In Sweener the Supreme Court was required to decide the finality of a summary judgment entered against two out of three defendants who subsequently participated in the trial of the third in order to determine the latter's liability.Summary of this case from Motheral v. Burkhart
Argued September 23, 1987.
Decided December 2, 1987.
Appeal from the Court of Common Pleas, Cameron County, No. 1633 of 1982.
Joseph J. Malizia, Emporium, for appellant.
Frederick N. Egler, Jr., Pittsburgh, for Michael John Lucov, Jr.
Norbert J. Pontzer, Ridgway, for The First Baptist Church and Kenneth D. Shaffer, Jr.
Before NIX, C.J., and LARSEN, FLAHERTY, McDERMOTT, ZAPPALA and PAPADAKOS, JJ.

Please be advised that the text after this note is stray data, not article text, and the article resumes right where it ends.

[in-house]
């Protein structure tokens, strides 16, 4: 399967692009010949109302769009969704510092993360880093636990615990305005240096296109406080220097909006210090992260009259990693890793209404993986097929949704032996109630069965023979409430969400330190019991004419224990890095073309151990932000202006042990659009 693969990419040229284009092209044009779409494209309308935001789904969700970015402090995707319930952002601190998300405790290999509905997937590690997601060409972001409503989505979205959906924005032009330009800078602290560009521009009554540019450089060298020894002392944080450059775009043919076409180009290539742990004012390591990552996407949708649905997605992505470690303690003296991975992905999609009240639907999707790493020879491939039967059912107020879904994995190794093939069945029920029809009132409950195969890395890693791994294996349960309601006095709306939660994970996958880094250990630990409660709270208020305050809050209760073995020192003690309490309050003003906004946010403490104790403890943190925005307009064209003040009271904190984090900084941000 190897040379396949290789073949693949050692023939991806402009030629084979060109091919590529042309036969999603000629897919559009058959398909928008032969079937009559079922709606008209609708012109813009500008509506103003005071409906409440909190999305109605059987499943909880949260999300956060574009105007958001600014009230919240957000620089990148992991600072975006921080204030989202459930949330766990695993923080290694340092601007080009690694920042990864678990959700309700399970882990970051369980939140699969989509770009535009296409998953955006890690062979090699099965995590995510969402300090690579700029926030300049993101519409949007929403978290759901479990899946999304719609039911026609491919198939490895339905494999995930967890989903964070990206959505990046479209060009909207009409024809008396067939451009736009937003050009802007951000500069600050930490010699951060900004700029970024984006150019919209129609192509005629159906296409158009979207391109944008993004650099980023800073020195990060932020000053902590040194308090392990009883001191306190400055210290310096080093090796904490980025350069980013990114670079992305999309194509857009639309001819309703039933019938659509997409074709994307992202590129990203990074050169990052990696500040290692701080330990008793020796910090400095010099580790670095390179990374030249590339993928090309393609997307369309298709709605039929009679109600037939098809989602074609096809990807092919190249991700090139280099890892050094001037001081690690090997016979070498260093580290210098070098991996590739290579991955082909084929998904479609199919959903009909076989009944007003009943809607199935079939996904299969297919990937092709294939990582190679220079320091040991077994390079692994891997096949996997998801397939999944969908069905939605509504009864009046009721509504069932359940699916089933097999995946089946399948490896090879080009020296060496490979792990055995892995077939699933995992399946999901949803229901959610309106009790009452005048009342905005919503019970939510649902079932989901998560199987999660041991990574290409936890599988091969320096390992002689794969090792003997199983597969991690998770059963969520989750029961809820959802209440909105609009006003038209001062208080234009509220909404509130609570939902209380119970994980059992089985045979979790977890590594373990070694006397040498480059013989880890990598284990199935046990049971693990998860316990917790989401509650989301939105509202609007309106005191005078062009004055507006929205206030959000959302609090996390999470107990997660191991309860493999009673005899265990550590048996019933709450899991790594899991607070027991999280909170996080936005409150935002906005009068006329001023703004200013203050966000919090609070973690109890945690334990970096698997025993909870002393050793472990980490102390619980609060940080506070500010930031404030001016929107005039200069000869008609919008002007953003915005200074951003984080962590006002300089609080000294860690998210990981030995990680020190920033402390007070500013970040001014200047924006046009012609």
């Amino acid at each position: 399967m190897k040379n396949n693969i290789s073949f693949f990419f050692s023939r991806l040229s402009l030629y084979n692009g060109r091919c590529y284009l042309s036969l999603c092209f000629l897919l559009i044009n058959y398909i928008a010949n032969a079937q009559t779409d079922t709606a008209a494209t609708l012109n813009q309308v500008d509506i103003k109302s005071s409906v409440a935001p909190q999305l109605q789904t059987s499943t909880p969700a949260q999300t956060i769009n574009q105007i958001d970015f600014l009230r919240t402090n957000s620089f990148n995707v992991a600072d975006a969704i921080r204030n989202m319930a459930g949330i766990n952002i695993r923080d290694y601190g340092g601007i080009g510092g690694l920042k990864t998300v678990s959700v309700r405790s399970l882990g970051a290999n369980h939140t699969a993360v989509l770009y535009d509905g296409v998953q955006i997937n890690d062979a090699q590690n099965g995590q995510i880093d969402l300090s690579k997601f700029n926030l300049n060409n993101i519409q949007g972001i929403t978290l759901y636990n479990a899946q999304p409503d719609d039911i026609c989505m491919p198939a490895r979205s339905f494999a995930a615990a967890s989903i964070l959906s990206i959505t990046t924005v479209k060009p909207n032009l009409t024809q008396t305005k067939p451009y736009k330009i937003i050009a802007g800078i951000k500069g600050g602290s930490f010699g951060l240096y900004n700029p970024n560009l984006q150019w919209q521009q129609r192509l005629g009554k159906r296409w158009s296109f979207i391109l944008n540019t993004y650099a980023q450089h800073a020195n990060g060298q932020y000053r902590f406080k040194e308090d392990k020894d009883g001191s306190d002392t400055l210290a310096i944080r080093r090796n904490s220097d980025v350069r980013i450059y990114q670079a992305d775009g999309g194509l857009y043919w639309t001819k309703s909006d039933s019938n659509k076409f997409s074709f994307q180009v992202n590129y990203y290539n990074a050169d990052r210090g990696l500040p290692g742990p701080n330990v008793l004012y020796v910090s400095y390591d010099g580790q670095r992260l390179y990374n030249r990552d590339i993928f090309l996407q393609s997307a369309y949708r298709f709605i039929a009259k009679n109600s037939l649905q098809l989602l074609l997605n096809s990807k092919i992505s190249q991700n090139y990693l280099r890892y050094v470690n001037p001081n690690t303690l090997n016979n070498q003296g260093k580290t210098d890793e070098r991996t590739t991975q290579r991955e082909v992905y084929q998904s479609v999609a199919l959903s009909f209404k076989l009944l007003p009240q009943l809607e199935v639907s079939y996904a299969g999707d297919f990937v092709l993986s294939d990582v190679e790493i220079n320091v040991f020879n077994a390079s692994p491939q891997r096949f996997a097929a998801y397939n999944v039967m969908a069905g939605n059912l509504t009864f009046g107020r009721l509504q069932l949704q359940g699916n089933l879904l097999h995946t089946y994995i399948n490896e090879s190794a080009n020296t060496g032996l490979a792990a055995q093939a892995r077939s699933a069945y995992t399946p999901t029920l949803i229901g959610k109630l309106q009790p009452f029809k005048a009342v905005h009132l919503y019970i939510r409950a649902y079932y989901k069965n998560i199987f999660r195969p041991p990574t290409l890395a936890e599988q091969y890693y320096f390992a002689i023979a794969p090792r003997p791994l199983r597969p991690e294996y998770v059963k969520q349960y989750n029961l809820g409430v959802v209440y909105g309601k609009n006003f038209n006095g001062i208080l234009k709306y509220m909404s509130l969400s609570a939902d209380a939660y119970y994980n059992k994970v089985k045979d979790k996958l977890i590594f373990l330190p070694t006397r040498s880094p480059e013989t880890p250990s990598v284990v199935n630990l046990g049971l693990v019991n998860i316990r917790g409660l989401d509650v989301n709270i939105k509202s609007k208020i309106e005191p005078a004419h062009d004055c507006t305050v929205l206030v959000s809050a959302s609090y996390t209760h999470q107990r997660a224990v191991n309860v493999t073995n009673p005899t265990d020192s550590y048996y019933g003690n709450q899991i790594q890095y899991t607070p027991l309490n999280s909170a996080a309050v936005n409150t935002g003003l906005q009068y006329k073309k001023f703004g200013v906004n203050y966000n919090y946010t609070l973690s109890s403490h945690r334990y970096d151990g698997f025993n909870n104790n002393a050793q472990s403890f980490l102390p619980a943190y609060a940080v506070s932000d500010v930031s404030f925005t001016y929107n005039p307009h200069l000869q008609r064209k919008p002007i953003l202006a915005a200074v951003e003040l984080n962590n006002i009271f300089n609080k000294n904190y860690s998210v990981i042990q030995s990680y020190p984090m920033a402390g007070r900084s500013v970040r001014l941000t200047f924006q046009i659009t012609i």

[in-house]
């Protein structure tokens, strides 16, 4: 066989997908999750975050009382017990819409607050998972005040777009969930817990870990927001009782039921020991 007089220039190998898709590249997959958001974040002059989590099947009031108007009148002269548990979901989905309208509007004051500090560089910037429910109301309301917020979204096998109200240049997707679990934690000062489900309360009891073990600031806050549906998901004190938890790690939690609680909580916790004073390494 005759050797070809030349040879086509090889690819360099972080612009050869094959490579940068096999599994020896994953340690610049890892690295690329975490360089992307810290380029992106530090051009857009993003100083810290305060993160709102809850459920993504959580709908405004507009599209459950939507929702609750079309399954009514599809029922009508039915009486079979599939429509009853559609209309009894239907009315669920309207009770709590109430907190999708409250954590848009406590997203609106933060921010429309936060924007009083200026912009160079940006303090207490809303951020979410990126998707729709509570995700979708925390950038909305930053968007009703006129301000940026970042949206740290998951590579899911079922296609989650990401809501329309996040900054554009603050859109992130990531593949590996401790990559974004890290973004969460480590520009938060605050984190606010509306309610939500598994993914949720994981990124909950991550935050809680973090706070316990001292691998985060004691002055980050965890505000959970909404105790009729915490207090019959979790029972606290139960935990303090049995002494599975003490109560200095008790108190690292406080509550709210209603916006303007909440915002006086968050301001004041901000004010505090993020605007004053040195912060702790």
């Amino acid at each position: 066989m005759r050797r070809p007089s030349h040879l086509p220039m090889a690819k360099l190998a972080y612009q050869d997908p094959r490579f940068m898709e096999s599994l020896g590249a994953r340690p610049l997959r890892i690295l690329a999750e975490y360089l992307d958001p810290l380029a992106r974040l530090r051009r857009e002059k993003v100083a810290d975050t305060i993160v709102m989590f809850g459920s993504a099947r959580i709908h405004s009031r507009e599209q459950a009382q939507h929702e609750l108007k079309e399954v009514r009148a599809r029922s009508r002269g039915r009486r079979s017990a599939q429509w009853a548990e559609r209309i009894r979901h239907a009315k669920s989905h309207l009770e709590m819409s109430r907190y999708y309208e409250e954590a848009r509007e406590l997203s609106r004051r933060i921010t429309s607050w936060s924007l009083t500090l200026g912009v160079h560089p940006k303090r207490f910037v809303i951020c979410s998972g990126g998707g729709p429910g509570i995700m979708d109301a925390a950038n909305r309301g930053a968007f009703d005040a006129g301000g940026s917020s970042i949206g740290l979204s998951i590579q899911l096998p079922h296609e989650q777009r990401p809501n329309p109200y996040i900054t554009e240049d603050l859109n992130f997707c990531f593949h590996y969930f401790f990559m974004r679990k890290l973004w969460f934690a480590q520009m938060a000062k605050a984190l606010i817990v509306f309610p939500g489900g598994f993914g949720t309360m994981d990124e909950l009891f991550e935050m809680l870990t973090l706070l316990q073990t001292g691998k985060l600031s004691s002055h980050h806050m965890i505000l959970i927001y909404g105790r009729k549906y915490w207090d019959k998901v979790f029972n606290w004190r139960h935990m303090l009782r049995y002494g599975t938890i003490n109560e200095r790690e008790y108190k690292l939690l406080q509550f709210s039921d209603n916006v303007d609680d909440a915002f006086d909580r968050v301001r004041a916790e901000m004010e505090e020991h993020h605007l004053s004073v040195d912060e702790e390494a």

OPINION OF THE COURT
This is an appeal from a memorandum opinion and per curiam order of the Superior Court which affirmed an order of the Court of Common Pleas of Cameron County denying motions for post-trial relief in a wrongful death and survival action brought by the appellant, Judith L. Sweener, 512 A.2d 58. The incident giving rise to this action occurred on November 22, 1981, when appellant's seven year old son, Kyle Jon Sweener, was fatally injured while crossing a highway. Upon exiting from a bus used for transporting children to and from the First Baptist Church of Emporium (hereinafter Church), Kyle Jon Sweener was killed when he was struck by a vehicle operated by Michael John Lucov, Jr.